Neoliberalism and social work with children and families in the UK: On-going challenges and critical possibilities

Steve Rogowski

Abstract


Abstract

INTRODUCTION: Neoliberalism, the belief that free market economies are the best way to achieve human well-being, continues to dominate economic, political and social life in the UK, Europe and the globalised world. In the UK the welfare state has gradually been dismantled and become more punitive, the market place has been introduced, and social work has been de-professionalised and transformed into a narrower, more restricted, role. Instead of relationship-based work, practitioners are largely concerned with completing bureaucracy speedily to ration resources and assess/manage risk. Moreover, in relation to children and families, parents need to be self-responsible and, if they fail, a punitive response awaits: being told to change their behaviour/lifestyle or face losing their children to adoption.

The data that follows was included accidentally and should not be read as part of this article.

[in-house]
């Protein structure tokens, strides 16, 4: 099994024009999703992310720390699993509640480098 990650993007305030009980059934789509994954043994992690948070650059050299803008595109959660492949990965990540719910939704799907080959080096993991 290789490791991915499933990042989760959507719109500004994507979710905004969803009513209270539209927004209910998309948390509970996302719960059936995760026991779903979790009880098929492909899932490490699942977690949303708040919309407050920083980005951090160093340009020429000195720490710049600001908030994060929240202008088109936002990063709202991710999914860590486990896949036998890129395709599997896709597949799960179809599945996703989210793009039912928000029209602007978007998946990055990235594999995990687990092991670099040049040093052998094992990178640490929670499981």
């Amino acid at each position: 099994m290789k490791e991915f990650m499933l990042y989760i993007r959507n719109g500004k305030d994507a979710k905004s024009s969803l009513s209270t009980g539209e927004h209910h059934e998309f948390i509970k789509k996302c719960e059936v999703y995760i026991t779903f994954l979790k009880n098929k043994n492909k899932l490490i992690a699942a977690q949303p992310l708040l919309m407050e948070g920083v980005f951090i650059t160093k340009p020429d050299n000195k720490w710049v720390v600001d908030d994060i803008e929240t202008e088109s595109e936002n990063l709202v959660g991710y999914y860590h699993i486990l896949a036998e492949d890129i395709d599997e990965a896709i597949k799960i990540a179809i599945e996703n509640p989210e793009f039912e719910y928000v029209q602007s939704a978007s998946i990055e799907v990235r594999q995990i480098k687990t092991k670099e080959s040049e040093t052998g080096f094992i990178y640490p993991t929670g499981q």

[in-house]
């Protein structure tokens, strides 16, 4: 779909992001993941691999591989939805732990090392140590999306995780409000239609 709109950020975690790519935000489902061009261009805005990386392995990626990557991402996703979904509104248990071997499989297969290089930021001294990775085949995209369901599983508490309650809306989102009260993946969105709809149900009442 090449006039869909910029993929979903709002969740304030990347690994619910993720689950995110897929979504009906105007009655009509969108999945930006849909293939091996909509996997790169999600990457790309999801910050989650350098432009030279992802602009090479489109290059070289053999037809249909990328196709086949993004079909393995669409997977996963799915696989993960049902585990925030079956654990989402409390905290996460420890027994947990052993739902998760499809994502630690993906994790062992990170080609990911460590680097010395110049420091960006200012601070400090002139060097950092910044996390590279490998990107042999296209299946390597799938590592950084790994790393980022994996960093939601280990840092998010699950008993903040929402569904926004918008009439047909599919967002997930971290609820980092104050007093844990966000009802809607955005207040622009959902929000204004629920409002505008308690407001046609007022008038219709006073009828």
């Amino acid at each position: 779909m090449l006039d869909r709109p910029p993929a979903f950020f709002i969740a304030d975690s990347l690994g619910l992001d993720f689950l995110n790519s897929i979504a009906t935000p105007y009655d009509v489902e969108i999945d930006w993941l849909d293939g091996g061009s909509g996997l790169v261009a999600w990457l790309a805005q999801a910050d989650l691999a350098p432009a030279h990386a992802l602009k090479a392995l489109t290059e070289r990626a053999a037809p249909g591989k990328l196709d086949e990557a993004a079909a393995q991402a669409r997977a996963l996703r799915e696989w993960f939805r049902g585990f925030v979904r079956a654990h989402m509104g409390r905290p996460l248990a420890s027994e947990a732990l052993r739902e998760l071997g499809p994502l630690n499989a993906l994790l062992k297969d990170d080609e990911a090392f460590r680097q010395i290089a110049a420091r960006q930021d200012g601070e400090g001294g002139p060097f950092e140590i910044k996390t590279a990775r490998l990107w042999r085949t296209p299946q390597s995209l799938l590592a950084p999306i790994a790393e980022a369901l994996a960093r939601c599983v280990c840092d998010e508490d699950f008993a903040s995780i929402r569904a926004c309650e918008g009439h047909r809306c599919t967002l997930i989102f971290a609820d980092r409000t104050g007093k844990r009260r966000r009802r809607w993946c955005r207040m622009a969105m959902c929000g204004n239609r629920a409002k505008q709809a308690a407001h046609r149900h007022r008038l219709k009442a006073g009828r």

APPROACH AND CONCLUSIONS: Drawing and building upon my previous work (for example, Rogowski, 2010, 2011, 2013, 2016), this article outlines the neoliberal changes and challenges to social work with children and families in the UK, arguing that critical practice is ever more necessary. Such practice entails working alongside children and families on the issues at the root of social injustice, notably growing inequality in the neoliberalised world. Importantly, examples of what such a practice might entail are highlighted.


Keywords


critical practice, managerialism, neoliberalism, social work with children and families, welfare state

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References


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DOI: http://dx.doi.org/10.11157/anzswj-vol30iss3id519

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